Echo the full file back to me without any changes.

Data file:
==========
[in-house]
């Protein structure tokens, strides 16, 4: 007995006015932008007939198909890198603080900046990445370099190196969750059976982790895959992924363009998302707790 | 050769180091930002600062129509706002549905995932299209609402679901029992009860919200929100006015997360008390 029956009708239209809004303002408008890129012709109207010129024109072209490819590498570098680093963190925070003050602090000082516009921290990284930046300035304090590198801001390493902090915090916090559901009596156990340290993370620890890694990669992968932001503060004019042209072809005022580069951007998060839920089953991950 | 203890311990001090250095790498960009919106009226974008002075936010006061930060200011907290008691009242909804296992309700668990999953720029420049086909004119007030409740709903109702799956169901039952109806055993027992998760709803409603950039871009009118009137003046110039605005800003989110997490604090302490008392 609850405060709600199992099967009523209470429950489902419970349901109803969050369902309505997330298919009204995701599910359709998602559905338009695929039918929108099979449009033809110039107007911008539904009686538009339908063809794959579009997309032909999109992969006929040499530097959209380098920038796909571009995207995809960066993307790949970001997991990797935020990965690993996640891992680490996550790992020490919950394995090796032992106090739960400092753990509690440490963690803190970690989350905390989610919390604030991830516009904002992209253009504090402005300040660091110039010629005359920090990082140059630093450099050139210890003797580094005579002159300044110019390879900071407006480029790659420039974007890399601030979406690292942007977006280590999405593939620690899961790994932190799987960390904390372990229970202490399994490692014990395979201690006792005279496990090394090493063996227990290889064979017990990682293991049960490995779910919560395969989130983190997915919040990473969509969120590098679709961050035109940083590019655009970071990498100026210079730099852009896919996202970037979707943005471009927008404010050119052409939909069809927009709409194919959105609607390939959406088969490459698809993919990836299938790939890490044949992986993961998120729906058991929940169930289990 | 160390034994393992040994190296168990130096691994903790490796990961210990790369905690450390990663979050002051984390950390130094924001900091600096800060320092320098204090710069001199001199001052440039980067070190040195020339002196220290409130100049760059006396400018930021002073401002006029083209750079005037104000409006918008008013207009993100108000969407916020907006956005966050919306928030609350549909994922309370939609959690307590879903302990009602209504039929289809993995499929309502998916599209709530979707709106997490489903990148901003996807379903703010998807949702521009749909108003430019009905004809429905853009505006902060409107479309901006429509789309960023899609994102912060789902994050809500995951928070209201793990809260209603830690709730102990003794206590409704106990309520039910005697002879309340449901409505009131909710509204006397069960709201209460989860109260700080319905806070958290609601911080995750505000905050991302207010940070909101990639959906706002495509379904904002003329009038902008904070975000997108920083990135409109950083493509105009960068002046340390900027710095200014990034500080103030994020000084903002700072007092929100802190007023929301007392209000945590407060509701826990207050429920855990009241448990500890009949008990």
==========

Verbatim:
[in-house]
């Protein structure tokens, strides 16, 4: 007995006015932008007939198909890198603080900046990445370099190196969750059976982790895959992924363009998302707790 | 050769180091930002600062129509706002549905995932299209609402679901029992009860919200929100006015997360008390 029956009708239209809004303002408008890129012709109207010129024109072209490819590498570098680093963190925070003050602090000082516009921290990284930046300035304090590198801001390493902090915090916090559901009596156990340290993370620890890694990669992968932001503060004019042209072809005022580069951007998060839920089953991950 | 203890311990001090250095790498960009919106009226974008002075936010006061930060200011907290008691009242909804296992309700668990999953720029420049086909004119007030409740709903109702799956169901039952109806055993027992998760709803409603950039871009009118009137003046110039605005800003989110997490604090302490008392 609850405060709600199992099967009523209470429950489902419970349901109803969050369902309505997330298919009204995701599910359709998602559905338009695929039918929108099979449009033809110039107007911008539904009686538009339908063809794959579009997309032909999109992969006929040499530097959209380098920038796909571009995207995809960066993307790949970001997991990797935020990965690993996640891992680490996550790992020490919950394995090796032992106090739960400092753990509690440490963690803190970690989350905390989610919390604030991830516009904002992209253009504090402005300040660091110039010629005359920090990082140059630093450099050139210890003797580094005579002159300044110019390879900071407006480029790659420039974007890399601030979406690292942007977006280590999405593939620690899961790994932190799987960390904390372990229970202490399994490692014990395979201690006792005279496990090394090493063996227990290889064979017990990682293991049960490995779910919560395969989130983190997915919040990473969509969120590098679709961050035109940083590019655009970071990498100026210079730099852009896919996202970037979707943005471009927008404010050119052409939909069809927009709409194919959105609607390939959406088969490459698809993919990836299938790939890490044949992986993961998120729906058991929940169930289990 | 160390034994393992040994190296168990130096691994903790490796990961210990790369905690450390990663979050002051984390950390130094924001900091600096800060320092320098204090710069001199001199001052440039980067070190040195020339002196220290409130100049760059006396400018930021002073401002006029083209750079005037104000409006918008008013207009993100108000969407916020907006956005966050919306928030609350549909994922309370939609959690307590879903302990009602209504039929289809993995499929309502998916599209709530979707709106997490489903990148901003996807379903703010998807949702521009749909108003430019009905004809429905853009505006902060409107479309901006429509789309960023899609994102912060789902994050809500995951928070209201793990809260209603830690709730102990003794206590409704106990309520039910005697002879309340449901409505009131909710509204006397069960709201209460989860109260700080319905806070958290609601911080995750505000905050991302207010940070909101990639959906706002495509379904904002003329009038902008904070975000997108920083990135409109950083493509105009960068002046340390900027710095200014990034500080103030994020000084903002700072007092929100802190007023929301007392209000945590407060509701826990207050429920855990009241448990500890009949008990």